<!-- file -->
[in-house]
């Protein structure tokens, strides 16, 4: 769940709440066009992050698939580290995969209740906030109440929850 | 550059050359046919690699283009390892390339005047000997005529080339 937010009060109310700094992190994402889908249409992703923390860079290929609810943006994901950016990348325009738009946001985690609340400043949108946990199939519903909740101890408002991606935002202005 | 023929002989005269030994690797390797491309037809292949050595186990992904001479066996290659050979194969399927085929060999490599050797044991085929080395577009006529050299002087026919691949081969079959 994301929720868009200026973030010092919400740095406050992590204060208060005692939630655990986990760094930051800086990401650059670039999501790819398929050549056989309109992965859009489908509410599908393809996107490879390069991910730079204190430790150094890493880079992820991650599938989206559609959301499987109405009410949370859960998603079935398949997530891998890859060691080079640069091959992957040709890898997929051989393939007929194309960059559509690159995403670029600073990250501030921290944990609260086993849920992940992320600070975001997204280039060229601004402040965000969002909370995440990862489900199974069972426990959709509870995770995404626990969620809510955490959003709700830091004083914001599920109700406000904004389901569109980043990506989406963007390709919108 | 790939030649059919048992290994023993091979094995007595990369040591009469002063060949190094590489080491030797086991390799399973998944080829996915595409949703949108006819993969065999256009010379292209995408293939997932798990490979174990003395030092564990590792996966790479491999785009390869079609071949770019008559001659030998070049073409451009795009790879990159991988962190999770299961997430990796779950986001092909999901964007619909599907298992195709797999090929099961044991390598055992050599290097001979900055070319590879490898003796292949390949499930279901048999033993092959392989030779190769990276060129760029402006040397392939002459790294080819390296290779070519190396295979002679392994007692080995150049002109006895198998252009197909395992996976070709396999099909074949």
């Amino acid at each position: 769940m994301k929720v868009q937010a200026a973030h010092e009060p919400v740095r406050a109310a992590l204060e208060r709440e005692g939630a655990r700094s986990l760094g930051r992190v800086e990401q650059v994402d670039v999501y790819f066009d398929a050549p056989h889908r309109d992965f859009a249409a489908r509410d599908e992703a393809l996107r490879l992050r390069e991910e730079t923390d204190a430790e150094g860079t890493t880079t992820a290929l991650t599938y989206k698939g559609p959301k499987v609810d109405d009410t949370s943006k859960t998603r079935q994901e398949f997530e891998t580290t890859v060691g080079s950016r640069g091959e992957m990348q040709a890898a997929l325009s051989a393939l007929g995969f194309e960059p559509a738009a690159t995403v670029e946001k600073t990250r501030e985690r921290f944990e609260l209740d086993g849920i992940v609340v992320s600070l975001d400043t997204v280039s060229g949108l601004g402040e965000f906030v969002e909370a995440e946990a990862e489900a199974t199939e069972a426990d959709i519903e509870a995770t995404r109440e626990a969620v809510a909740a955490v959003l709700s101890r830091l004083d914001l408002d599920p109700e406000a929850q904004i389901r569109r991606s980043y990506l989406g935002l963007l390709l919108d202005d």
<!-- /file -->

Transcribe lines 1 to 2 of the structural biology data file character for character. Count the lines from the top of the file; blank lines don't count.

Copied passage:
[in-house]
């Protein structure tokens, strides 16, 4: 769940709440066009992050698939580290995969209740906030109440929850 | 550059050359046919690699283009390892390339005047000997005529080339 937010009060109310700094992190994402889908249409992703923390860079290929609810943006994901950016990348325009738009946001985690609340400043949108946990199939519903909740101890408002991606935002202005 | 023929002989005269030994690797390797491309037809292949050595186990992904001479066996290659050979194969399927085929060999490599050797044991085929080395577009006529050299002087026919691949081969079959 994301929720868009200026973030010092919400740095406050992590204060208060005692939630655990986990760094930051800086990401650059670039999501790819398929050549056989309109992965859009489908509410599908393809996107490879390069991910730079204190430790150094890493880079992820991650599938989206559609959301499987109405009410949370859960998603079935398949997530891998890859060691080079640069091959992957040709890898997929051989393939007929194309960059559509690159995403670029600073990250501030921290944990609260086993849920992940992320600070975001997204280039060229601004402040965000969002909370995440990862489900199974069972426990959709509870995770995404626990969620809510955490959003709700830091004083914001599920109700406000904004389901569109980043990506989406963007390709919108 | 790939030649059919048992290994023993091979094995007595990369040591009469002063060949190094590489080491030797086991390799399973998944080829996915595409949703949108006819993969065999256009010379292209995408293939997932798990490979174990003395030092564990590792996966790479491999785009390869079609071949770019008559001659030998070049073409451009795009790879990159991988962190999770299961997430990796779950986001092909999901964007619909599907298992195709797999090929099961044991390598055992050599290097001979900055070319590879490898003796292949390949499930279901048999033993092959392989030779190769990276060129760029402006040397392939002459790294080819390296290779070519190396295979002679392994007692080995150049002109006895198998252009197909395992996976070709396999099909074949």